Tuesday, April 09, 2013

Yonhap: Anxiety over possibility of war affects foreign teachers and university students

This morning Yonhap published the following article:
'Anxiety over war spreading' and affecting schools

Native speaking teacher goes AWOL... awareness that 'the North is the enemy' spreads among university students

As inter-Korean relations worsen with such things as the closing of the Gaesong Industrial Complex occurring, the increasingly hardline confrontation has even affected schools.

At an elementary school in Jeollanam-do, the native speaking teacher there suddenly returned home, leaving only a letter behind, while a survey of university students also revealed negative views of, and anxiety over, inter-Korean relations.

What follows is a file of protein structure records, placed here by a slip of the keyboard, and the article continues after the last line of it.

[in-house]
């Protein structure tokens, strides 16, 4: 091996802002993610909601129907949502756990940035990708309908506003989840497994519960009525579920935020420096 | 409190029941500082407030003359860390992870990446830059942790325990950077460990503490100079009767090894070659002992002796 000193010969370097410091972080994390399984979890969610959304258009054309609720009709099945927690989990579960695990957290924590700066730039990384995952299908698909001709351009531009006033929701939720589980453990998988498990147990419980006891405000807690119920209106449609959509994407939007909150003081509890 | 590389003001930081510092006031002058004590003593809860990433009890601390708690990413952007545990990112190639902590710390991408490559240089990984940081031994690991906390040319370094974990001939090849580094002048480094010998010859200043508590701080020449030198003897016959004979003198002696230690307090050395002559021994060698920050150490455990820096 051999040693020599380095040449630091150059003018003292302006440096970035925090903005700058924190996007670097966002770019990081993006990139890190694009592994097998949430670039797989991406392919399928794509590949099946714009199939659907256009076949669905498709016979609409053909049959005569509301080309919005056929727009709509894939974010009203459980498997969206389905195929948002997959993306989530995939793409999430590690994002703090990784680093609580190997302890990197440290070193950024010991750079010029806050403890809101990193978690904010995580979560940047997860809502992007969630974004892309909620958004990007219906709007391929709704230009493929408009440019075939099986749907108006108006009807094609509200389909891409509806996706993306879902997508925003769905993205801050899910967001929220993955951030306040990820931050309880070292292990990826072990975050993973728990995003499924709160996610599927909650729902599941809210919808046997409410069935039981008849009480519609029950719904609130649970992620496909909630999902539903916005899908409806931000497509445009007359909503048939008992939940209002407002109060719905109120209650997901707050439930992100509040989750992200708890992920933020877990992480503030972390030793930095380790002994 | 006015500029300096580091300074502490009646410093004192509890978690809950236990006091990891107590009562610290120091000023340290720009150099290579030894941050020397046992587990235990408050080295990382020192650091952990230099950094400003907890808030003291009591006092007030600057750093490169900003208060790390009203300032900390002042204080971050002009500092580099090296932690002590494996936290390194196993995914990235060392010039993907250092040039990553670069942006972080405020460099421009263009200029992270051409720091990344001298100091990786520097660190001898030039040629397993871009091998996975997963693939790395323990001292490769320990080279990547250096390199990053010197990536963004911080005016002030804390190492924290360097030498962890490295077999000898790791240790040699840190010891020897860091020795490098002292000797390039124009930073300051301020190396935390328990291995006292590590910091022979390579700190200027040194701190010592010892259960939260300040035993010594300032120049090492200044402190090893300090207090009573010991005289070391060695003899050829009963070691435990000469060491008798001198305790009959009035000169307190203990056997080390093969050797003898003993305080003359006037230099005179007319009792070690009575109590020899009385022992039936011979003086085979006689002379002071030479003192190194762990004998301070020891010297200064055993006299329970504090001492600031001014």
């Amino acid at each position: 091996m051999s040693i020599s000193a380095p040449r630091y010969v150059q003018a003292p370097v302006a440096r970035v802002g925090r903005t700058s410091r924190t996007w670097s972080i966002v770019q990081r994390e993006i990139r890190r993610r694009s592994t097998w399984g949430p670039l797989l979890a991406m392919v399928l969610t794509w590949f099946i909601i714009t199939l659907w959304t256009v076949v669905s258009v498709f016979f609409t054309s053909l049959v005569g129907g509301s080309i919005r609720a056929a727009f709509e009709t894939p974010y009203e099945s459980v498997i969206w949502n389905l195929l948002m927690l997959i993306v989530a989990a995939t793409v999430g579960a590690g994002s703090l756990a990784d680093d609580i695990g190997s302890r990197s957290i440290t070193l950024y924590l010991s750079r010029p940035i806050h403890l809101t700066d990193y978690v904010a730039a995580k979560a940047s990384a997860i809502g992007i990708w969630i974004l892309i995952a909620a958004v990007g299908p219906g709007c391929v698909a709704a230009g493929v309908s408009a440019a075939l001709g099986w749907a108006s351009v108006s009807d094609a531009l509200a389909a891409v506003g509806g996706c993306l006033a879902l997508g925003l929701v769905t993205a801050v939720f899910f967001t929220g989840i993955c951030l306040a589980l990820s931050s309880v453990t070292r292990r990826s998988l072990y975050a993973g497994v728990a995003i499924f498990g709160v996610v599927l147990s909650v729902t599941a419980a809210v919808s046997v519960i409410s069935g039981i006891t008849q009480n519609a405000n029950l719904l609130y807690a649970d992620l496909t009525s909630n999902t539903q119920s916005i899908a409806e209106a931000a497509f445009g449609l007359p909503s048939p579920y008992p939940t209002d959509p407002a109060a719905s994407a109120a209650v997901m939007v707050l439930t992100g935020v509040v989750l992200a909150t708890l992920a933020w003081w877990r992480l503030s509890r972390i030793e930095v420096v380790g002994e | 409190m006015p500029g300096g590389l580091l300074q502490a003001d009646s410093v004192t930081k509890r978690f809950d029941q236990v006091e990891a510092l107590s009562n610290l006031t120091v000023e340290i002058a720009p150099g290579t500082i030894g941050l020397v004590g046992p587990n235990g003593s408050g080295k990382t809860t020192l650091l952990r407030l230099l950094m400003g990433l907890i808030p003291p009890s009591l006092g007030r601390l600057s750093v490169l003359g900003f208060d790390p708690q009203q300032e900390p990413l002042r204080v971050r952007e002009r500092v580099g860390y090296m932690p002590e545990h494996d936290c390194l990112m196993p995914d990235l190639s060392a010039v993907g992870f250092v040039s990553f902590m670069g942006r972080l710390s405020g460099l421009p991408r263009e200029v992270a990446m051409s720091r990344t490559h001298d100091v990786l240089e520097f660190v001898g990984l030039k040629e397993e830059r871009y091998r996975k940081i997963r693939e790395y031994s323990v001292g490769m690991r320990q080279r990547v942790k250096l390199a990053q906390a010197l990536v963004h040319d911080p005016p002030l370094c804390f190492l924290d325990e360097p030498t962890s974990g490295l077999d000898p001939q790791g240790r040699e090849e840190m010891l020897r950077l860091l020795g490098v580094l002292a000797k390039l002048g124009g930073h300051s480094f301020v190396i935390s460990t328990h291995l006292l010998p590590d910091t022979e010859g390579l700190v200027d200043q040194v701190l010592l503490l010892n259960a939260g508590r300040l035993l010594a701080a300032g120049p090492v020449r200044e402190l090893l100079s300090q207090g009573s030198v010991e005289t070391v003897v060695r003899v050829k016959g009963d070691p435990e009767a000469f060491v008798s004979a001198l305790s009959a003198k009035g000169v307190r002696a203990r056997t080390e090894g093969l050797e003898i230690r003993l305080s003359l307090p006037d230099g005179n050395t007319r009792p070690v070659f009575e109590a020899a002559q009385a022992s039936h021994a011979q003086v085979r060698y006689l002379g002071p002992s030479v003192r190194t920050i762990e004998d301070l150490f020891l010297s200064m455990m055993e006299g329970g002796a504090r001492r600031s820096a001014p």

According to Jeollanam-do Office of Education yesterday, an American native speaking teacher working at an elementary school in Muan disappeared and left only a letter in her lodging on April 1.

The native speaking teacher came to the school intending to work from March this year to February next year, but, without notifying the school, she fled Korea via Incheon Airport on March 31.

The letter written by the native speaking teacher explained that the reason for leaving Korea so suddenly was that she was afraid of war breaking out.

The teacher's family in the US was worried about her working in Korea and urged her to return home and so she couldn't help leaving, the letter said.